The EU, the UN and Collective Security. Making Multilateralism Effective

This book examines the effectiveness of multilateralism in ensuring collective security and, in particular, the EU's role in this process. In 1992, shortly after the end of the Cold War, a Security Council Summit in New York reaffirmed the salience of the system of collective security and stated the determination of the Heads of State to maintain it as the prime international instrument for preserving peace. Twenty years later, however, the record of collective security as well as of multilateralism has not been very encouraging. The system of collective security, as enshrined in the United Nations (UN) Charter, failed repeatedly to accomplish its mandate in the 1990s and has led to controversial debates in the United States and Europe that reached a climax during the Iraq crisis in 2002/03. The volume draws upon both theoretical and empirical research to answer the following core questions: 1) What are the reasons that have made multilateralism either effective or ineffective in the field of peacekeeping, peace preservation and peacebuilding? 2) How can multilateralism be made more effective? 3) How can attempts made by Europe to render UN multilateralism in the security area more efficient be assessed? This book will be of much interest to students of peacebuilding/peacekeeping, EU policy, the UN, security studies and IR in general.

Output of the research project The European Union and the Reform of the United Nations (The EU as a global actor in the UN reform process), conducted by the Istituto Affari Internazionali (IAI) and the Institute of Social Sciences, Department of Politics, at the Christian Albrechts-University of Kiel (CAU), with the support of the Volkswagen Stiftung. Presented in a meeting organised by the IAI and the Representation Office of the European Commission in Italy, Rome, 13 May 2013.

London and New York, Routledge, 2012, xx, 269 p. (Contemporary security studies)
978-0-415-69917-4 ; 978-0-203-11554-1 (ebk)
Publication date: 

List of illustrations, p. xiv
Notes on contributors, p. xv-xvi
List of abbreviations, p. xvii-xx

Effectiveness of Multilateralism in the Field of Collective Security, Joachim Krause and Natalino Ronzitti, p. 1-5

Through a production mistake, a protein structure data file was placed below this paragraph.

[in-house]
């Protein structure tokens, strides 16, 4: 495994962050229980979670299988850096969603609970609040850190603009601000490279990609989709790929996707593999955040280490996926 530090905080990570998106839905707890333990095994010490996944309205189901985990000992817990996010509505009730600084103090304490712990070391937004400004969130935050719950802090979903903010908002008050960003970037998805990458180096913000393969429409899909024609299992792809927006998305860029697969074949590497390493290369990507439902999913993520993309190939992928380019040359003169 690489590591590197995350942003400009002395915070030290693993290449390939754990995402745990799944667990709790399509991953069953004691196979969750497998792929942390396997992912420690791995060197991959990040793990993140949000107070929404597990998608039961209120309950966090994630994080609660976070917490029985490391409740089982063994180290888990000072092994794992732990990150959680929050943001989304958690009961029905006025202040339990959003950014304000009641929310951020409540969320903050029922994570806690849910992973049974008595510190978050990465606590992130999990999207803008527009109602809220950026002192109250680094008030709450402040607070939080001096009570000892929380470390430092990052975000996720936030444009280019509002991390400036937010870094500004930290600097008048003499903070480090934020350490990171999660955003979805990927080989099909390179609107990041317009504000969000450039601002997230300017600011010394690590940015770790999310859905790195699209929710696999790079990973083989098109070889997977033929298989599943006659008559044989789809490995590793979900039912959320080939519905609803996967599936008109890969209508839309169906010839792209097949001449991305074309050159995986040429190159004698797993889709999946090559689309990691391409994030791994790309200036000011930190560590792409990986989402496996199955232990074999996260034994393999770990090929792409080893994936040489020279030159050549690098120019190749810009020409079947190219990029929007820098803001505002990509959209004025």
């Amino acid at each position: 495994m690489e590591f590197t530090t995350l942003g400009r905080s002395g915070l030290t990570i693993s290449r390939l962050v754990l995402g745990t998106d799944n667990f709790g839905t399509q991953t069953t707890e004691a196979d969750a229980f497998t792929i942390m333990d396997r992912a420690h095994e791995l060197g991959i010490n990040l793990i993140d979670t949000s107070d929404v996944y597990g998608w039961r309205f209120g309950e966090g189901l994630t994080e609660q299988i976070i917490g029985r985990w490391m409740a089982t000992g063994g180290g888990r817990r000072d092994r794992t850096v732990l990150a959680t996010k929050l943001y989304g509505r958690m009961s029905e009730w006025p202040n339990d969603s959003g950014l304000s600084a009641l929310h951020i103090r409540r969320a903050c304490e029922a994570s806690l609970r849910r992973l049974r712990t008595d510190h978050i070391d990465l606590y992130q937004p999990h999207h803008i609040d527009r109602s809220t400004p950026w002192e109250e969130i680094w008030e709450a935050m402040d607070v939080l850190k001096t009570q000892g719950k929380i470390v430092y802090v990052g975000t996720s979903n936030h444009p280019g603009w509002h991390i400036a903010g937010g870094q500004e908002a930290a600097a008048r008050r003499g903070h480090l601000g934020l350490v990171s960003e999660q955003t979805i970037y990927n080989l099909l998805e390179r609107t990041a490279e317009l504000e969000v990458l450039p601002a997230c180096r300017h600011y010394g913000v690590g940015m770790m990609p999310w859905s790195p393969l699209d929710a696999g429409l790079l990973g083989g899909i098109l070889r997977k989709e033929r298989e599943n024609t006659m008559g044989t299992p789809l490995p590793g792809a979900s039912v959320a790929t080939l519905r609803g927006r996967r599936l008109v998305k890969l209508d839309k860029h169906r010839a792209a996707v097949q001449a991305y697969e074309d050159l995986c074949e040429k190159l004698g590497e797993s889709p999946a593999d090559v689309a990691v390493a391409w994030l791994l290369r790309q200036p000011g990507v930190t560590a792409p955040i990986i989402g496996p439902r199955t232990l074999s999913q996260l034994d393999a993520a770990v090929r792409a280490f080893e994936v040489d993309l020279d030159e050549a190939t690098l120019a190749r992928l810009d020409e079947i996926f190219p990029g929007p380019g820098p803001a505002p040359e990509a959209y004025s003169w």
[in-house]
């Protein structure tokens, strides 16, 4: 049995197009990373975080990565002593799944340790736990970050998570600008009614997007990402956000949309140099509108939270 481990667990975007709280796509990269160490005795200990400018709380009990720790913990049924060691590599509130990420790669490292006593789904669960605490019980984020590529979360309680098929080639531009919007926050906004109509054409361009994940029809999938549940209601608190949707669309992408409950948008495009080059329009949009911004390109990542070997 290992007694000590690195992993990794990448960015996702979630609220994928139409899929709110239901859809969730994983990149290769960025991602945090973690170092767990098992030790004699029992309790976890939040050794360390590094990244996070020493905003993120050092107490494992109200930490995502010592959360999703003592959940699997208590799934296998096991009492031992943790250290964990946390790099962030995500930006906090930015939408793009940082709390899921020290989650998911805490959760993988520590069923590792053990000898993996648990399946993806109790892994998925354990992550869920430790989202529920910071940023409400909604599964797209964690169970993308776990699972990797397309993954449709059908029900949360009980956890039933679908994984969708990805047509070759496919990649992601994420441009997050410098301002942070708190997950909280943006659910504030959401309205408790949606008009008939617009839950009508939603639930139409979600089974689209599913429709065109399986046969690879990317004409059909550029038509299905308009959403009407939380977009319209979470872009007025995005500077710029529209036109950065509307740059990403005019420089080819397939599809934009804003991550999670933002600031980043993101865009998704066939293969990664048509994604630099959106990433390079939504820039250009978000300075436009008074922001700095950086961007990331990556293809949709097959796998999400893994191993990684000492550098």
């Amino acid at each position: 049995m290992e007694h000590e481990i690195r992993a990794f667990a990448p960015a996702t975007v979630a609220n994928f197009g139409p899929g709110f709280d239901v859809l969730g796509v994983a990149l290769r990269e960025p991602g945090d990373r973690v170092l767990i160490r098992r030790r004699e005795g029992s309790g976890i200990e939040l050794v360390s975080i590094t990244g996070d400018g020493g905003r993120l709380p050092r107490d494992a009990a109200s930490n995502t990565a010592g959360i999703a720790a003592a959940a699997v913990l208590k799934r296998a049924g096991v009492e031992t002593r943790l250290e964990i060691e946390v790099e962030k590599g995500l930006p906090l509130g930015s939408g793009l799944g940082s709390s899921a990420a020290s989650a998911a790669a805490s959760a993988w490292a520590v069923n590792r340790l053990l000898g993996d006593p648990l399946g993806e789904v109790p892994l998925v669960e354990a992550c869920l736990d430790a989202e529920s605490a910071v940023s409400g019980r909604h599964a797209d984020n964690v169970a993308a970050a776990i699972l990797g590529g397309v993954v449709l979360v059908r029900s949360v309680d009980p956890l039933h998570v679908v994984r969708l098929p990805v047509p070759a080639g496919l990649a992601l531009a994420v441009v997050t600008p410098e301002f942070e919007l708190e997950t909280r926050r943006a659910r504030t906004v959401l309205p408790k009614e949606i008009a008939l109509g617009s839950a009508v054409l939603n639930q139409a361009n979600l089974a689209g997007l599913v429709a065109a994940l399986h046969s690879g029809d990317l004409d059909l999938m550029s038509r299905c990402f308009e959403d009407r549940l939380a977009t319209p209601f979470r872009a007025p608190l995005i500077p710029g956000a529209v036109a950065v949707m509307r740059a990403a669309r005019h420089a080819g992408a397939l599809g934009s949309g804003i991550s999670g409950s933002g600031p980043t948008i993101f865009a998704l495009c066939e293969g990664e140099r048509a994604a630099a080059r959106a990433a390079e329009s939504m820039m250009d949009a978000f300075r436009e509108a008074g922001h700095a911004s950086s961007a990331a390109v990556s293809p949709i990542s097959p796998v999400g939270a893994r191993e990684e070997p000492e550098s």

Part I. Theoretical Approaches to and Historical Developments of Global Governance in the Field of Collective Security
1. Global Governance in the Field of Collective Security: How to Make Multilateralism more Effective, Joachim Krause, p. 9-36
2. Effectiveness and Ineffectiveness of the UN Security Council in the 20 Years since the Fall of the Berlin Wall: a European Perspective, David Hannay, p. 37-52
3. Effectiveness and Ineffectiveness of the UN Security Council in the Last 20 Years: a US Perspective, John van Oudenaren, p. 53-69

Part II. The UN Security Council
4. The reform of the UN Security Council, Natalino Ronzitti, p.73-93
5. The EU's Contribution to the Effectiveness of the UN Security Council between Presence and Impact, Nicoletta Pirozzi, p. 94-114

Part III. UN Peacekeeping
6. UN Peacekeeping Missions during the Past Two Decades: How Effective Have They Been?, Denis M. Tull, p. 117-149
7. Options for Improving UN-EU Cooperation in the Field of Peacekeeping, Alexandra Novosseloff, p. 150-174

Part IV. International Peacebuilding and State-building
8. International Peacebuilding and State-building Efforts: How Effective Have They Been?, Keith Crane, p. 177-196
9. Building Peace in Post-Conflict Environments: Why and How the UN and the EU Interact, Thierry Tardy, p. 197-220
10. Constructing a Framework of Effective Multilateralism: Conclusions for the Field of Collective Security, Inna Melnykovska and Nicoletta Pirozzi, p. 221-230

1. The UN Security Council Reform Process: Recent Developments, Elisabetta Martini, p. 231-240
2. Joint Declaration on UN-EU Cooperation in Crisis Management, p. 241-242
3. Joint Statement on UN-EU Cooperation in Crisis Management, p. 243-244
4. Major Stages of the Institutionalization of the UN-EU Cooperation, p. 245-248
5. Contributions of EU Member States to UN Peacekeeping Operations, p. 249-250
6. EU Autonomous Operation in Support of a UN Peace Operations, p. 251
7. Operations Involving UN-EU Cooperation since 2003, p. 253-258

Index, p. 259-269

Research area